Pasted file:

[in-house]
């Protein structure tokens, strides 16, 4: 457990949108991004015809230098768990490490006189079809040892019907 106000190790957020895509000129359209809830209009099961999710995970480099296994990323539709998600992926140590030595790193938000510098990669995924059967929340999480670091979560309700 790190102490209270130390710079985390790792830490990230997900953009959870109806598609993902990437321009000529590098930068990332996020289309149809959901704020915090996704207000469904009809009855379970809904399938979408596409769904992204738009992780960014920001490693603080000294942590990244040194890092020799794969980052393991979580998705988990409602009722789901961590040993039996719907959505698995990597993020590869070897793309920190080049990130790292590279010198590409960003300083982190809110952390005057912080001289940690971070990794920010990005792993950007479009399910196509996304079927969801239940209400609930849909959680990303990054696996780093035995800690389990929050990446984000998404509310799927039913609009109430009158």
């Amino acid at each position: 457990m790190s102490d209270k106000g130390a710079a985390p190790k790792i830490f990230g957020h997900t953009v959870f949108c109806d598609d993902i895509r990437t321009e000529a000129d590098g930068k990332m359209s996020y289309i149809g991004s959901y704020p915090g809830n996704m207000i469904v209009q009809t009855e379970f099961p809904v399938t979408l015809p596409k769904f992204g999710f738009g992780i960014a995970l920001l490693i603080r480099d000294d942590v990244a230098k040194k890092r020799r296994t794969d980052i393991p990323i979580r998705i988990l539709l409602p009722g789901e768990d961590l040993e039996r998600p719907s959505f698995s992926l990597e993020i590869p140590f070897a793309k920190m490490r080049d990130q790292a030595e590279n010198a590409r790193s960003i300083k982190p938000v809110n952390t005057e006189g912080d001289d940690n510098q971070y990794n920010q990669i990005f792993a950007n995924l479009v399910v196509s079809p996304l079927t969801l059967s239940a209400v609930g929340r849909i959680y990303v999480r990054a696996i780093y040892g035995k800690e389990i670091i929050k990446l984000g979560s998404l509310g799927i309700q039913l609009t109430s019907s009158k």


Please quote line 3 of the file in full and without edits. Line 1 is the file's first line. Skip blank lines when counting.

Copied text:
């Amino acid at each position: 457990m790190s102490d209270k106000g130390a710079a985390p190790k790792i830490f990230g957020h997900t953009v959870f949108c109806d598609d993902i895509r990437t321009e000529a000129d590098g930068k990332m359209s996020y289309i149809g991004s959901y704020p915090g809830n996704m207000i469904v209009q009809t009855e379970f099961p809904v399938t979408l015809p596409k769904f992204g999710f738009g992780i960014a995970l920001l490693i603080r480099d000294d942590v990244a230098k040194k890092r020799r296994t794969d980052i393991p990323i979580r998705i988990l539709l409602p009722g789901e768990d961590l040993e039996r998600p719907s959505f698995s992926l990597e993020i590869p140590f070897a793309k920190m490490r080049d990130q790292a030595e590279n010198a590409r790193s960003i300083k982190p938000v809110n952390t005057e006189g912080d001289d940690n510098q971070y990794n920010q990669i990005f792993a950007n995924l479009v399910v196509s079809p996304l079927t969801l059967s239940a209400v609930g929340r849909i959680y990303v999480r990054a696996i780093y040892g035995k800690e389990i670091i929050k990446l984000g979560s998404l509310g799927i309700q039913l609009t109430s019907s009158k």